In the spotlight for the opening of [ex libris] are eight cd-roms quintessential of the digital artist's book:
Diane Bertolo's Probing Into Science - an investigation, an inventively designed cd-rom-specific post-war high school girl's science textbook wrapped up in a brown paper jacket;
Irene Gattiker's DEPOT, a German industrial cardboard installation database of "outsider art" drawings on ripped out pages of books;
Tennessee Rice Dixon, Jim Gasperini, and Charlie Morrow's ScruTiny in the Great Round, rightly awarded the 1995 Milia d'Or for its artistic integrity, an "objet d'art" in the truest sense based on Tennessee's original limited edition;
M.R. Petit's The Mutant Gene and Tainted Kool-Aid Sideshow, performance art captured in a quirky (con)tent featuring homemade freaks in an unguided tour of her own little house of horrors;
Stephen Galluccio's A View of the City 1.0, a "cd-rom d'auteur" photographed, designed, and programmed by the author, whose personal collection of images both still and moving hide behind a pop-up map of Manhattan;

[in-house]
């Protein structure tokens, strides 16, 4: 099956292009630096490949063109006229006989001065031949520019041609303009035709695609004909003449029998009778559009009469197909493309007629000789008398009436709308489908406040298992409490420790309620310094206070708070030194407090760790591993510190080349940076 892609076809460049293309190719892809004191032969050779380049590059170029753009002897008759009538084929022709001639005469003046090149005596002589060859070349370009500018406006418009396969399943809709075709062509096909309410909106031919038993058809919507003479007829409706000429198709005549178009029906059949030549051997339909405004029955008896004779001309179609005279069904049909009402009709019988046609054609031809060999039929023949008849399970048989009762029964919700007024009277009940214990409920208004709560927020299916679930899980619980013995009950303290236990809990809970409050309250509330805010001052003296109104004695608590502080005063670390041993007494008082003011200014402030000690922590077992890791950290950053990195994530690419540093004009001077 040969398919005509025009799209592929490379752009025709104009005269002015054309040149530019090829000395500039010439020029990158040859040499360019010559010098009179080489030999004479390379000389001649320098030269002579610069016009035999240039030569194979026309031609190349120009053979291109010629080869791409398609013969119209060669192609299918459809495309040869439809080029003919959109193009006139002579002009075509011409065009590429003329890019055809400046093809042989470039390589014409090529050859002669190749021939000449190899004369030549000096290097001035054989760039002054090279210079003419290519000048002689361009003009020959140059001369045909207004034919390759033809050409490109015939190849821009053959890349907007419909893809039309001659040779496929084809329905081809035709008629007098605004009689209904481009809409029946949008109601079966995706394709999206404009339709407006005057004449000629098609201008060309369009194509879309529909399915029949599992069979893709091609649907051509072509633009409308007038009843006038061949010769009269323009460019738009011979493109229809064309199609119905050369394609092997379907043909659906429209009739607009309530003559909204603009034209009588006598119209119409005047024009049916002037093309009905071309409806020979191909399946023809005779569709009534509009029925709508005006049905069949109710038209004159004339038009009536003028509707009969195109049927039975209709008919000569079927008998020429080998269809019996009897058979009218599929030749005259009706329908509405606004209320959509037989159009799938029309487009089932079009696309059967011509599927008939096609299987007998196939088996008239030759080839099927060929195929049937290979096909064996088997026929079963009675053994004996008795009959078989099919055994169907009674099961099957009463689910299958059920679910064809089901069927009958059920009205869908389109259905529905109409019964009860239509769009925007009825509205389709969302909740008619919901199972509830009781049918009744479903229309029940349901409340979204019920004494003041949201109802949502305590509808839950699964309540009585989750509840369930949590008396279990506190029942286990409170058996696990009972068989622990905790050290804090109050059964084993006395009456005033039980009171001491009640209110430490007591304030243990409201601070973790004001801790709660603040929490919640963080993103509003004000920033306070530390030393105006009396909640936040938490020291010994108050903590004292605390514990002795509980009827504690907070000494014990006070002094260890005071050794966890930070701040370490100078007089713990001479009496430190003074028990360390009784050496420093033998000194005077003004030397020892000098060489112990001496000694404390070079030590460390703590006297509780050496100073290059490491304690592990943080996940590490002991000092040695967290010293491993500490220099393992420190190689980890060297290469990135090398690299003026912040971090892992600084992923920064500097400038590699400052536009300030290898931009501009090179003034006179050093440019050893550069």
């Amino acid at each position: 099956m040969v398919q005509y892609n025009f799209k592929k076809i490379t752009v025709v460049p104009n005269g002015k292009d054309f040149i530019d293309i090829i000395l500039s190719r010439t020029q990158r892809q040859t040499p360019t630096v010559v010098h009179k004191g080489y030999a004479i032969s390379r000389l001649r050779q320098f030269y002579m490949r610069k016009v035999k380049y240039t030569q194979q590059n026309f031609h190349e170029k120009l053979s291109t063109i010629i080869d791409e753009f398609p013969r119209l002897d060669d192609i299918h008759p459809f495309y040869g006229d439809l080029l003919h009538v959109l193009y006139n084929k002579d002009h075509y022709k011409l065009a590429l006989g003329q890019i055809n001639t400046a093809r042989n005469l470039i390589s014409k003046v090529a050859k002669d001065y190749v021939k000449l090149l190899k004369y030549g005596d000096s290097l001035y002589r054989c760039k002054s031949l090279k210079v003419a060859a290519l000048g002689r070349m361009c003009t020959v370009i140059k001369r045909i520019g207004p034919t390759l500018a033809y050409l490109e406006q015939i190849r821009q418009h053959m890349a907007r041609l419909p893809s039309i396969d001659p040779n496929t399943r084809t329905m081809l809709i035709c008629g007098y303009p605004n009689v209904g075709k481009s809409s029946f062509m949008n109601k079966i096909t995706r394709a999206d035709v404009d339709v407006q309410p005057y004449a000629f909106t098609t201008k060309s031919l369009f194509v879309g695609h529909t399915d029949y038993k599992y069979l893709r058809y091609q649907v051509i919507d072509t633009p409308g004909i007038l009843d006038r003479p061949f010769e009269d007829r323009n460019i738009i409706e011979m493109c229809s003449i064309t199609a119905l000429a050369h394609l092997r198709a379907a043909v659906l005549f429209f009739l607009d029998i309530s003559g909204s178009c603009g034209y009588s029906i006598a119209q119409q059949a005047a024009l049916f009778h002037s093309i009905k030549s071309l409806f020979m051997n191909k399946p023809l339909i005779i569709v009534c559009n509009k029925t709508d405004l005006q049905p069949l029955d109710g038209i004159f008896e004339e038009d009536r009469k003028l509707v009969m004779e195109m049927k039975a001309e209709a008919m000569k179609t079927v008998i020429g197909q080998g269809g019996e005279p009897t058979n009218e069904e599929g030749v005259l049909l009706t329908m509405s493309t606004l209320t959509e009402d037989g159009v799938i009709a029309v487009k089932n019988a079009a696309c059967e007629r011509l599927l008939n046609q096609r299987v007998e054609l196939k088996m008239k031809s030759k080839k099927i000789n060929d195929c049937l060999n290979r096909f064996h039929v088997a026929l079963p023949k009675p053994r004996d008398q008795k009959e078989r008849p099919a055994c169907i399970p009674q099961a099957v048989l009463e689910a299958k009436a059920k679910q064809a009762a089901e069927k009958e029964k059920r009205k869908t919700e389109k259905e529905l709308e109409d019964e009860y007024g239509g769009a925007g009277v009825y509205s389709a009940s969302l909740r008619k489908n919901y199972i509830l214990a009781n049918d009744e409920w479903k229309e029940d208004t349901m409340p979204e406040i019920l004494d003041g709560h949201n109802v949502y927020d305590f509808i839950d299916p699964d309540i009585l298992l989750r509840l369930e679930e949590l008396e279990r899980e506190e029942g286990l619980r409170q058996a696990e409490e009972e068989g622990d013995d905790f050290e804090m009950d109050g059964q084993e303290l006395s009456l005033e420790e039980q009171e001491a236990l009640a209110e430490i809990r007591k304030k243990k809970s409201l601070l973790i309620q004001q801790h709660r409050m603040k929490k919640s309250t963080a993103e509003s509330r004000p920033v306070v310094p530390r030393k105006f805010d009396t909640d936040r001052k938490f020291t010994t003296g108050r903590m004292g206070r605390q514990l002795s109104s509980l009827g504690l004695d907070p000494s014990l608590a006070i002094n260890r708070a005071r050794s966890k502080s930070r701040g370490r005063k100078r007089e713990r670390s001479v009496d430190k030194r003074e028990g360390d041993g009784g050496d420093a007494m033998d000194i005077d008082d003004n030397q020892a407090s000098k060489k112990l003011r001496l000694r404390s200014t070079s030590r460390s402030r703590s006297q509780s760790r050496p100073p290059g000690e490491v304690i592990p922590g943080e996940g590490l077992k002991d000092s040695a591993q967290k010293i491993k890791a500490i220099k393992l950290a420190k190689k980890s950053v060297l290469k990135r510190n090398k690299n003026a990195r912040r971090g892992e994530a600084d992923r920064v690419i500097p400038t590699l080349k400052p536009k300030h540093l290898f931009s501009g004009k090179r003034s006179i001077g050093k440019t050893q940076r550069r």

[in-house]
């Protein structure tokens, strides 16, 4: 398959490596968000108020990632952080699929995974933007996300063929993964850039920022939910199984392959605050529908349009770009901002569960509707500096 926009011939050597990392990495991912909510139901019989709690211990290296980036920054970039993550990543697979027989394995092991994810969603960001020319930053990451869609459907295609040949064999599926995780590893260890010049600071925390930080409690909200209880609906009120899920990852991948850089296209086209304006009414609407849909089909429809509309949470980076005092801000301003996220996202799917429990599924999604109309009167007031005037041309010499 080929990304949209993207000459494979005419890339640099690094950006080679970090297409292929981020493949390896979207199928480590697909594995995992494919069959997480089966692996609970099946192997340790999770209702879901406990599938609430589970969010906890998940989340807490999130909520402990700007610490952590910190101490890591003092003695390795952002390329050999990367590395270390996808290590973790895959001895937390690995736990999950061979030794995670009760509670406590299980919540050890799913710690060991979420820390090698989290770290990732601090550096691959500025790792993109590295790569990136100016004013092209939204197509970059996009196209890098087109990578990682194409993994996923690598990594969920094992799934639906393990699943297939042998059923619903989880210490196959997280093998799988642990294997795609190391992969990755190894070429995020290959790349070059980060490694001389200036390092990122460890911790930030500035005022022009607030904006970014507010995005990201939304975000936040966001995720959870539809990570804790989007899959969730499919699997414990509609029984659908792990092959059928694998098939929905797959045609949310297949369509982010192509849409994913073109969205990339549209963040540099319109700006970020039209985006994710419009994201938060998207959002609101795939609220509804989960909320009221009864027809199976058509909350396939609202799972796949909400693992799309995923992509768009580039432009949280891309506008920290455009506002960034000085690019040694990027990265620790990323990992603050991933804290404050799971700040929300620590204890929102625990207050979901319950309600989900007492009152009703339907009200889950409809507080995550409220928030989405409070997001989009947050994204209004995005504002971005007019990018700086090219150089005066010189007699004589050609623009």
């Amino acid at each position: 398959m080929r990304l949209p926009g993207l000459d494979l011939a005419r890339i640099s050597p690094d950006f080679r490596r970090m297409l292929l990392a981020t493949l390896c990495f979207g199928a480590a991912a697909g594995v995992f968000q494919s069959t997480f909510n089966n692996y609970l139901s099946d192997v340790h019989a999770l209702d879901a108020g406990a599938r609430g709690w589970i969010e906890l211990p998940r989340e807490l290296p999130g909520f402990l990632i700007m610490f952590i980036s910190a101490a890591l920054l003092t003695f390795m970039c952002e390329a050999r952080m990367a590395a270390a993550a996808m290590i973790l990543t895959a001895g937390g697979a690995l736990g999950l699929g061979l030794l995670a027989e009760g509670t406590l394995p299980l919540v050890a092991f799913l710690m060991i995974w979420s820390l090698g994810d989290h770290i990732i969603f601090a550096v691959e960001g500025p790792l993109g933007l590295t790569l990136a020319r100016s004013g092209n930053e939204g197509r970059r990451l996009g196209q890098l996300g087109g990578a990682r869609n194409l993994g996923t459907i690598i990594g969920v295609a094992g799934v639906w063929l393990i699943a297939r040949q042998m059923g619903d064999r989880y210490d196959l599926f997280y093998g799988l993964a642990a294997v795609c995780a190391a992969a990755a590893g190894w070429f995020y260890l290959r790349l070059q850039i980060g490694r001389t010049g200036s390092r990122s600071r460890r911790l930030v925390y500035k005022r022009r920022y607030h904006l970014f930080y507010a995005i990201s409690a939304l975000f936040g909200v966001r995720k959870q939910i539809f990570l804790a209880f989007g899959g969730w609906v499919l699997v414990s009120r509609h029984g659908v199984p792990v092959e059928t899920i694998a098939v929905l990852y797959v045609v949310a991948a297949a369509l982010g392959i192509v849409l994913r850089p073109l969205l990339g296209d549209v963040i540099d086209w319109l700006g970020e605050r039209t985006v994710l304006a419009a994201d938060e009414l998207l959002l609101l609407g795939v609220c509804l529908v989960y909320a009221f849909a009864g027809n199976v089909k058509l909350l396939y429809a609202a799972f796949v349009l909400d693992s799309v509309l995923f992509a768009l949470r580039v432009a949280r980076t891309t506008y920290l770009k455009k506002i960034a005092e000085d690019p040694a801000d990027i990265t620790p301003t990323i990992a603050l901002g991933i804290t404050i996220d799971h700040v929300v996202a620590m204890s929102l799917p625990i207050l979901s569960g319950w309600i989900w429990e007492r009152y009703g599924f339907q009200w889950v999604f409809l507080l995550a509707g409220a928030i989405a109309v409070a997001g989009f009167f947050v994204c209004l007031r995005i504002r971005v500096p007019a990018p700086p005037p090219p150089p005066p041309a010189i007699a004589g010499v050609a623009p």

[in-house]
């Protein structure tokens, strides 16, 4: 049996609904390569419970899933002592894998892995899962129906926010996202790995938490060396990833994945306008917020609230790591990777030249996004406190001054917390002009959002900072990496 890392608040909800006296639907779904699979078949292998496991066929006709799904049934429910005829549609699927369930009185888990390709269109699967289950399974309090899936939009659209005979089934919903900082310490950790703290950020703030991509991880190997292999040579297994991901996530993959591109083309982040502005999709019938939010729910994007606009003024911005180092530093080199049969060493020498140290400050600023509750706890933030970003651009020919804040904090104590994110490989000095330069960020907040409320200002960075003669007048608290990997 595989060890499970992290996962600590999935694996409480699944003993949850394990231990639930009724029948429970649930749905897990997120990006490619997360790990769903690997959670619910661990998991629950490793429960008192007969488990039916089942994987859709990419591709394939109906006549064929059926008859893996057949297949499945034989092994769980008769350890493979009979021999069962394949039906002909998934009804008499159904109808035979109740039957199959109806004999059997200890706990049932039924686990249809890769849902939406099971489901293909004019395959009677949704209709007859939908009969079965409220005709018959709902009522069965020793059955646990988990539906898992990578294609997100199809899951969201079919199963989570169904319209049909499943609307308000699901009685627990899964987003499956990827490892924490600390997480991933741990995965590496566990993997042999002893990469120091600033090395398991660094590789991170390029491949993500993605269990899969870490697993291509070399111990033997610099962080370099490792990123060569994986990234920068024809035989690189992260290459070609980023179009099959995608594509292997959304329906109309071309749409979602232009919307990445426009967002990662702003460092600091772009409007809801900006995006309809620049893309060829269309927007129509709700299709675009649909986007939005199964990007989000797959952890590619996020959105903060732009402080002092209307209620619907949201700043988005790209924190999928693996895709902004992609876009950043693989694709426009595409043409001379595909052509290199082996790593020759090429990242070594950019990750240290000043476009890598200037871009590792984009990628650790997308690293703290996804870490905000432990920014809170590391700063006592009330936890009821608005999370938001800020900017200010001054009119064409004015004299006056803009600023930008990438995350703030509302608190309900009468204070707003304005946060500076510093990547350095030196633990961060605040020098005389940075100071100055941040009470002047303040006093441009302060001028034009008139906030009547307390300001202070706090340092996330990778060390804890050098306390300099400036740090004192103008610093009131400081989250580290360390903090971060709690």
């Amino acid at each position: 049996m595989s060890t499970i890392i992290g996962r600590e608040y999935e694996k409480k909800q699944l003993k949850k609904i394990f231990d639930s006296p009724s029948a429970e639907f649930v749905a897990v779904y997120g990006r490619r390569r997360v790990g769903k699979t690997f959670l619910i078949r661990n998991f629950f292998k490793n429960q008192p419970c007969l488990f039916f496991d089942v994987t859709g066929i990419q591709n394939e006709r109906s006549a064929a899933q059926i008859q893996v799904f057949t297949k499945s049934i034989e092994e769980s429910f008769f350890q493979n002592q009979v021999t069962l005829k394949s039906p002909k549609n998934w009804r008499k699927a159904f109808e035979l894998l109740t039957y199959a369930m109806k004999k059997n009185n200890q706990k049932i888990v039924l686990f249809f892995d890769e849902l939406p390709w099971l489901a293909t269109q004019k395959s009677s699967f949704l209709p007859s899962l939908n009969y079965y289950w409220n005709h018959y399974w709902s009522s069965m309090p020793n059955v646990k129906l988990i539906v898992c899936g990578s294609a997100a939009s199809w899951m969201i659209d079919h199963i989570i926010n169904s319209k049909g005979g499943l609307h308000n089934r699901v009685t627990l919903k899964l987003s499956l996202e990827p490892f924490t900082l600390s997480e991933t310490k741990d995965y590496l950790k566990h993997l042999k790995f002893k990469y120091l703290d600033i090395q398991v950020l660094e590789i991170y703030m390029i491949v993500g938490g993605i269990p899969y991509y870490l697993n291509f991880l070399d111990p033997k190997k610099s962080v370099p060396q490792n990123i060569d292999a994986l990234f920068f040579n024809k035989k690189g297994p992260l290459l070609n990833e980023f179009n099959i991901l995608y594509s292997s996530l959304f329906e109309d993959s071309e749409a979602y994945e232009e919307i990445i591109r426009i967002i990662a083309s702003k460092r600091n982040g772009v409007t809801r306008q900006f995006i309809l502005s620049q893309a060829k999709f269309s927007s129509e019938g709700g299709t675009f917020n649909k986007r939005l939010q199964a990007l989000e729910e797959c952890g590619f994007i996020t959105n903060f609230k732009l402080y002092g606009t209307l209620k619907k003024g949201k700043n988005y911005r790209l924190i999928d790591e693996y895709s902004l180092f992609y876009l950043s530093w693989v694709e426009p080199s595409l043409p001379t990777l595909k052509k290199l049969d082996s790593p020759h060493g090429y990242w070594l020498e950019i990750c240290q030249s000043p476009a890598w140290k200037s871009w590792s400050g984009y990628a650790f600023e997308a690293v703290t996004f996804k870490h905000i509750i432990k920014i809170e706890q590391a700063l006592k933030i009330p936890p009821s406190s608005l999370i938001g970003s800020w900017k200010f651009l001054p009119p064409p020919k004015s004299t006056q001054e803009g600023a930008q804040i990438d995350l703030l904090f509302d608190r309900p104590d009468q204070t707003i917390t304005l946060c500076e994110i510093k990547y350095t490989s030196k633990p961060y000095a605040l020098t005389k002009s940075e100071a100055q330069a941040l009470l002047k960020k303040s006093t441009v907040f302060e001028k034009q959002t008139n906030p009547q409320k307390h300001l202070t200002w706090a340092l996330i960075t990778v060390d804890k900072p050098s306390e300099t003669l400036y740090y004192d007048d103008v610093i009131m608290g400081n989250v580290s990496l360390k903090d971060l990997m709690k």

Joël Hubaut's The Rabbit Generation, a fetichistic exhibition of the artist's leporide obsession;
Joseph Ferrari's Dare Not Speak Its Name, a videographic collage of the artist's cinephilic, social, and sexual passions;
George Legrady's [the clearing], one of the precursors of the artist's cd-rom genre, a personal journal and hypertext photo of Bosnia-Herzegovinia in 1994 as two floppy disks enfolded in a black and white square postcard in a transparent white envelope.
Indeed, these are all "rare books".